Question for those w/ children/toddlers who 'misbehave': - Mothering Forums

Forum Jump: 
 
Thread Tools
#1 of 19 Old 03-17-2014, 06:02 PM - Thread Starter
 
germin8's Avatar
 
Join Date: Jul 2010
Location: USA
Posts: 455
Mentioned: 1 Post(s)
Tagged: 0 Thread(s)
Quoted: 4 Post(s)

I'm very new to GD... as a matter of fact, I know nothing about it, but am looking into it and might implement... (My kids are 15 months and 3.5 yrs ol)

 

I have a question for those whose children 'misbehave... whether tantrum, biting, hitting, etc...

 

I am wondering where they learn this: Are your children exposed to the media? (watch television, play video games, online videos/commercials, or even told stories about such behaviour). I assume most children are at-home. If not and not exposed to media, are any of those children in day care where they might learn this behaviour? How long before said misbehaviour stopped. And, if they are not exposed to media, how long before it stopped?


Sorry if too wordy'...


Super Mom.  Super Wife.  Super Tired.
germin8 is offline  
Sponsored Links
Advertisement
 
#2 of 19 Old 03-17-2014, 06:25 PM
 
fisherfamily's Avatar
 
Join Date: Dec 2013
Posts: 365
Mentioned: 0 Post(s)
Tagged: 0 Thread(s)
Quoted: 0 Post(s)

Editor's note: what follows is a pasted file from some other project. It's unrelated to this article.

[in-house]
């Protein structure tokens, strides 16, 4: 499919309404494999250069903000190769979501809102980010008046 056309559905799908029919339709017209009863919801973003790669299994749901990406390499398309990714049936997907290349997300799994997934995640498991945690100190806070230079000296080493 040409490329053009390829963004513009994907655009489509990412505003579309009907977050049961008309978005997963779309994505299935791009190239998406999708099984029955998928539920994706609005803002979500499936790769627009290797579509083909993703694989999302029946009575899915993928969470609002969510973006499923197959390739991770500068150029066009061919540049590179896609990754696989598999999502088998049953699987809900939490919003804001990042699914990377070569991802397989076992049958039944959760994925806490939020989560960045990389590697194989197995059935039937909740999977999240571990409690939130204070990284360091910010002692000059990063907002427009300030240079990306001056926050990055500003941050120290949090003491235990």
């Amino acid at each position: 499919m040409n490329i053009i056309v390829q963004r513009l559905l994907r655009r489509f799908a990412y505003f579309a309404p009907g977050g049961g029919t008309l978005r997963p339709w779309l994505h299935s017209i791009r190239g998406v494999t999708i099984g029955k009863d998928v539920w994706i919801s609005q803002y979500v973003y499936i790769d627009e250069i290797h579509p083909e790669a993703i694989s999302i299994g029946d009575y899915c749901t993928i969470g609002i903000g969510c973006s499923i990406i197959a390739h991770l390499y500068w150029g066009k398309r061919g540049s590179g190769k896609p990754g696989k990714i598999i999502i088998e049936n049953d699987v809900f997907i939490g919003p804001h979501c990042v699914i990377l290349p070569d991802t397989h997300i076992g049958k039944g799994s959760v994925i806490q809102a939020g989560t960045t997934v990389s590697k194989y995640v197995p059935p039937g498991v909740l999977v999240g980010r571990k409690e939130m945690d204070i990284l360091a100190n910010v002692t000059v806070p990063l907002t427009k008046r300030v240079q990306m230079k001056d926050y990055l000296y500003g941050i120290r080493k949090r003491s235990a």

I think children learn these things from lots of places.

 

Often, I think they actually are pushed to it by their own doting parents.  I know that sounds crazy, but how many moms wouldn't hesitate to take something, like a pen or a leaf or something, out of their 8-9 month olds hand.  Probably wouldn't say much, just reach over and take it.  Every time that happens, the baby learns that if you want something you take it.  Fast forward 9 more months and you have a toddler that grabs other toddlers toys.  Also, when you reach for something, they throw a fit.  But, if I expected that at any second the big people might take whatever I had, I might get snippy, too.  It's just this basic lack of respect (that seems like we are caring for the babies), that teaches them to respond the way they do.  What about the baby passing game?  You know, everyone wants to hold and kiss the baby.  Baby is learning that people (he, himself) don't have rights or autonomy.  Bigger stronger people can do whatever they want to to you.  How to get what you want?  Be bigger and stronger.  I believe most infants have this figured out looooong before they are punished or exposed to other kids behavior.   Add in time outs or spanking or whatever, and a healthy dose of other kids fighting it out (being left to "work it out" is the philosophy), and it's no wonder the littles are acting like bullies and terrorists.  It's the only want to get things done.  I mean, that's what all the adults do.